'It's not my body they're trying to fix,' Zechs said, leaning forward and picking up the pot of tea on the lounge table. He poured himself a cup. 'Want one?'

'No,' Wufei said, strongly. 'You are wasting my time, Merquise.'

'I didn't ask for you.' Zechs poured out another cup anyway. 'Someone requested for Sally Po to talk to me, and then Sally Po requested that I let her recommend someone else for my case. I don't enjoy being passed around like an explosive that might go off at any time, if that's what you're thinking. Nor do I want to be pitied. I want to get out of this hospital,' Zechs said, setting the tea pot down with supreme calm. 'I want my autonomy back. I do not want other people to decide for me whether I am sane or not.'

He looked up at Wufei, lifting one of the cups. 'One sugar or two?'

Wufei looked at him. 'One,' he said shortly, and then shut his mouth.

Zechs opened the sugar sachets in silence. When he passed Wufei his cup, the man accepted it without protest. 'It's not my body they're trying to fix,' Zechs repeated, tightly controlled. 'But I hear that there's peace now. No need for soldiers or,' he cast his mind for the phrase, 'child soldiers any more.' He saw Wufei tighten his hands around his untouched cup, and felt vicariously victorious. 'I wasn't a Gundam Pilot. They don't hail me as a hero – I'm a terrorist and a deserter and a political time bomb.'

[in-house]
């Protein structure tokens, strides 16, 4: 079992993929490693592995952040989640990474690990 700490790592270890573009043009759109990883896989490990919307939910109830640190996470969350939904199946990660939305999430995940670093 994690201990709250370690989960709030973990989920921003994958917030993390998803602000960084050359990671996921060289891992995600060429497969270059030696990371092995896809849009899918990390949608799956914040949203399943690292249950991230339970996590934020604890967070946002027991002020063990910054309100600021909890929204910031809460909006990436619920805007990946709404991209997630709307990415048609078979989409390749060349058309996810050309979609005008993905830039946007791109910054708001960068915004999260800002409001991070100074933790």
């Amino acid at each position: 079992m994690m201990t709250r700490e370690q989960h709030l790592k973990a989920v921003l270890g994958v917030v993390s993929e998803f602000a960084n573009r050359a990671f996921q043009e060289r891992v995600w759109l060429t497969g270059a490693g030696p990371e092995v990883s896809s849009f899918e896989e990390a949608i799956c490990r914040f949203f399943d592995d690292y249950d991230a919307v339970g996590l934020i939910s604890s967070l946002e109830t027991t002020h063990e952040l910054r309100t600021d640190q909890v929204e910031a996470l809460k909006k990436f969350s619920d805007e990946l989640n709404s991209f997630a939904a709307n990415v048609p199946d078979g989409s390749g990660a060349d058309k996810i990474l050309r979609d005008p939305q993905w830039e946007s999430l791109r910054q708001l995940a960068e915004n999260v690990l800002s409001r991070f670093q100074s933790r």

Wufei cut in. 'What were you fighting for?' he asked, his voice low and almost angry. 'One moment you were fighting for Earth and the next you were with the White Fang. Now you're telling me all of this, but what's the point? I'm not an important person – there's nothing I can do.'

'I don't know what the point is, speaking entirely for myself,' Zechs said. 'I wasn't supposed to live this long.'

'But you're alive,' Wufei said, voice rising. He'd never been trained to keep his cool, Zechs assumed. Lucky him. 'You lived through your war and now you have to deal with how your war has left the world.'